A = a randomly selected felony defendant is convicted

B = the defendant is African-American

P(A) looks at all folks in the USA accused of and tried for felony, and regardless of any individual factors (race, age, evidence, crime, etc.) just looks at: what percent, overall, are convicted?  According to the BJS, this percent is P(A) = 0.68.   In a world of perfect fairness and equality, P(A) and P(A|B) would equal exactly the same thing — in other words, a person’s race would play absolutely no role in whether that person were convicted of a felony.   Most regrettably, in America in 2013, 148 years after the end of the US Civil War, 45 years after the death of Dr. Martin Luther King Jr., racism still has a large effect on American society and an overwhelming effect on the criminal justice system; in other words, P(A|B) > P(A).  Conditional probability is not just a mathematical idea: it has profound social and moral implications for all kinds of issues of justice and fairness in the real world.

On a more mathematical note, notice if events X and Y are independent, then whether Y occurs or not should have absolutely no bearing on whether X occurs.  In other words, for independent events X & Y, P(X|Y) = P(X).

 

The generalized AND rule

Now that we have discussed conditional probability, we can discuss the generalized AND rule.

If events A and B are two general events, not mutually exclusive, not independent, then, as a general rule:

P(A and B) = P(A)*P(B|A)

P(A and B) = P(B)*P(A|B)

Either one of these is the generalized AND rule. Notice that AND still means multiply, though what we multiply here is a little different from what was multiplied in the special case with independent events.

For example, suppose we are going to pick two cards from a full 52-card deck, without replacement, and we want to know the probability of picking two heart-cards.  The phrase “without replacement” means when we pick the first card, we put it aside and do not return it to the deck, so that the second card is picked from a deck of only 51 cards.   That changes the probability.  The words “without replacement” always means the choices are NOT independent, because the outcome of the first choice has a big influence on the outcome of subsequent choices.   For this example, let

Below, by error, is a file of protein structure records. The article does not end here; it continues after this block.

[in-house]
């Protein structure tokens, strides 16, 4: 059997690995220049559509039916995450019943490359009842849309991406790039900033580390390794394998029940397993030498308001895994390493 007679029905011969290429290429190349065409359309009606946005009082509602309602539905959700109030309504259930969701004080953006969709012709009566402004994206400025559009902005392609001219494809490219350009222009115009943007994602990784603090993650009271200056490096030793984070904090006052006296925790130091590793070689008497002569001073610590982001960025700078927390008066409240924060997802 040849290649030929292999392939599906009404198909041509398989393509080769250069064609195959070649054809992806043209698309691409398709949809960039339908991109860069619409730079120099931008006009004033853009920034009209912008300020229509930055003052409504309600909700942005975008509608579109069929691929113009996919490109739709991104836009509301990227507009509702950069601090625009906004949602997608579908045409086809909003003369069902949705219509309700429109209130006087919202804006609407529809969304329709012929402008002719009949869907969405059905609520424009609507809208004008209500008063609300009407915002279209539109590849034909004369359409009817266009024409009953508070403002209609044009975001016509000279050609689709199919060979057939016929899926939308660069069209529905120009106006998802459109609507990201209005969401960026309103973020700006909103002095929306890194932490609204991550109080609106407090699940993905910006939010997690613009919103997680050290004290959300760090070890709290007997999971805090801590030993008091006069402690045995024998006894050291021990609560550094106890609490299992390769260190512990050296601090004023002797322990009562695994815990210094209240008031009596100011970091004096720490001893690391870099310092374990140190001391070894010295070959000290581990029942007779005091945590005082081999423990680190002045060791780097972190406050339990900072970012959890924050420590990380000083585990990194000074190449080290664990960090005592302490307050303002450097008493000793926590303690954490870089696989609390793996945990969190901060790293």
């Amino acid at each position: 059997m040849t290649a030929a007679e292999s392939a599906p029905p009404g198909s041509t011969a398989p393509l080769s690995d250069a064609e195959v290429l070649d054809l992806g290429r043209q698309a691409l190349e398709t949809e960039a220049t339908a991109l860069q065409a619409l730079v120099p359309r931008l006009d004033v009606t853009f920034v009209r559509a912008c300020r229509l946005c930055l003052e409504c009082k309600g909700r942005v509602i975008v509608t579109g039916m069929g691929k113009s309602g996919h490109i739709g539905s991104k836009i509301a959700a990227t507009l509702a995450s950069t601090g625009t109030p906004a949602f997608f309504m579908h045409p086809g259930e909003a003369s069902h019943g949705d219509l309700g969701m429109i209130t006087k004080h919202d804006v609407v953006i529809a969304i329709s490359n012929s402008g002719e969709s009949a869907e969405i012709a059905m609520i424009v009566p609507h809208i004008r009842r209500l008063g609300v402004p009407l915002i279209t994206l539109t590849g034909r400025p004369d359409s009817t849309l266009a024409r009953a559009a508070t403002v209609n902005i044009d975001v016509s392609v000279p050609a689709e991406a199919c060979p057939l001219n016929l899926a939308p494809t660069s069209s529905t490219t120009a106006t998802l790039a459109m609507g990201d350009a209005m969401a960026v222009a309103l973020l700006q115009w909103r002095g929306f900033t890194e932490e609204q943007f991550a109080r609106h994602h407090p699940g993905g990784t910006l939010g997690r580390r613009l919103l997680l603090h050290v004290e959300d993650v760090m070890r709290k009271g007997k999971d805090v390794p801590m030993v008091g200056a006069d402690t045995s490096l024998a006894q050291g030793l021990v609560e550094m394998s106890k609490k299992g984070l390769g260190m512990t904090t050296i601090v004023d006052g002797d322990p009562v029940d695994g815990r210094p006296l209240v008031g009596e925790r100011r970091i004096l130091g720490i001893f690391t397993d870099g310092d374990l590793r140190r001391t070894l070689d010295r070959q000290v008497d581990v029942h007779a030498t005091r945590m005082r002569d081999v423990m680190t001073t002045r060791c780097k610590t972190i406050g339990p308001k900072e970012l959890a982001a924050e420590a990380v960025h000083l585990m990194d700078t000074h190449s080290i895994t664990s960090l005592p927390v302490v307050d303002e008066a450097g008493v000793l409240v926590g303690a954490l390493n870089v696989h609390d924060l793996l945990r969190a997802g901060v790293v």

A = first choice is a heart-card

B = second choice is a heart-card

There are four suits in a full deck, and each suit is equally represented, so P(A) = 1/4.   Let’s think about P(B|A).   If the first card was a heart-card and it was not replaced, that means the second choice is made from a deck of 51 cards that has 13 of the other three suits but only 12 heart-cards.   Thus, P(B|A) = 12/51 = 4/17, and P(A and B) = (1/4)*(4/17) = 1/17

The generalized AND rule is often used in sequential tasks such as this, in which there are earlier choices or trials, and the outcomes of these have various effects on later choices or trials.   The generalized AND rule is most often not applicable in a more side-by-side choice, in which all the choices are available at the outset.

 

Summary

If you understand everything in this post, you are a GMAT Probability pro.  If you had some insights while reading, you may want to give the seven problems at the top another look before reading the solutions below.

Here’s another probability question:

8) http://gmat.magoosh.com/questions/1038

If you would like to add anything or ask a clarifying question about anything I have said, please let know in the comments sections.

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Practice problem solutions

1) In this scenario, winning combinations would include success on any one task as well as any combination of two or three successes.  In other words, there are several cases that constitute the winning combinations.  By contrast, the only way to lose the game would be unsuccessful at all three tasks.  Let’s use the complement rule.

P(lose game) = P(quarter = T AND dice ≠ 6 AND card ≠ spades)

= (1/2)*(5/6)*(3/4) = 5/16

P(win game) = 1 – P(lose game) = 1 – (5/16) = 11/16

Answer = (D)

2) In this scenario, there are several routes that would lead to winning the game.  The only route that leads to losing the game is the route in which all three tasks are unsuccessful.  We can do this precisely as we did the previous problem.